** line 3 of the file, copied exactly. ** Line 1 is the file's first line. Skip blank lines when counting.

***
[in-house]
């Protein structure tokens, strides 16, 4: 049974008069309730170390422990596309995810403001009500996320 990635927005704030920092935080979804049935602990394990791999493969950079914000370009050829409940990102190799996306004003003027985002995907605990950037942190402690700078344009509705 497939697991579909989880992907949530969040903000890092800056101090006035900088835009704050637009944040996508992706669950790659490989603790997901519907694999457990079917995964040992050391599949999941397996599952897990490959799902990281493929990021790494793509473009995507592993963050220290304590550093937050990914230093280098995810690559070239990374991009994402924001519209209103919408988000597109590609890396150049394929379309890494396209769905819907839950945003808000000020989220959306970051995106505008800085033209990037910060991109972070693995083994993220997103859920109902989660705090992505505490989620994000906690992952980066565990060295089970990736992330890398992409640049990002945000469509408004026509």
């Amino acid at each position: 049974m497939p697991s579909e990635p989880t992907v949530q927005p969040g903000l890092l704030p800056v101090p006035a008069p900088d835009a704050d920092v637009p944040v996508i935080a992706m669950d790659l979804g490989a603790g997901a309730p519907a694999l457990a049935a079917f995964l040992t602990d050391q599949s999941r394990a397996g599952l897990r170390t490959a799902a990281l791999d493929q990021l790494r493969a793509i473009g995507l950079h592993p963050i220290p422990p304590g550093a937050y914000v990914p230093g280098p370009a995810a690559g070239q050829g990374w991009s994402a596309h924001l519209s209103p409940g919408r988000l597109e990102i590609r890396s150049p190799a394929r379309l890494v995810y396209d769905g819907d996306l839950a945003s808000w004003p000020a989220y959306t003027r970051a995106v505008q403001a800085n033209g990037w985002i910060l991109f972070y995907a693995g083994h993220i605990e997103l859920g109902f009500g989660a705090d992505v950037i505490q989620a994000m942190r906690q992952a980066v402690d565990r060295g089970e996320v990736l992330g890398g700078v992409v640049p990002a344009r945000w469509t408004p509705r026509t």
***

């Amino acid at each position: 049974m497939p697991s579909e990635p989880t992907v949530q927005p969040g903000l890092l704030p800056v101090p006035a008069p900088d835009a704050d920092v637009p944040v996508i935080a992706m669950d790659l979804g490989a603790g997901a309730p519907a694999l457990a049935a079917f995964l040992t602990d050391q599949s999941r394990a397996g599952l897990r170390t490959a799902a990281l791999d493929q990021l790494r493969a793509i473009g995507l950079h592993p963050i220290p422990p304590g550093a937050y914000v990914p230093g280098p370009a995810a690559g070239q050829g990374w991009s994402a596309h924001l519209s209103p409940g919408r988000l597109e990102i590609r890396s150049p190799a394929r379309l890494v995810y396209d769905g819907d996306l839950a945003s808000w004003p000020a989220y959306t003027r970051a995106v505008q403001a800085n033209g990037w985002i910060l991109f972070y995907a693995g083994h993220i605990e997103l859920g109902f009500g989660a705090d992505v950037i505490q989620a994000m942190r906690q992952a980066v402690d565990r060295g089970e996320v990736l992330g890398g700078v992409v640049p990002a344009r945000w469509t408004p509705r026509t």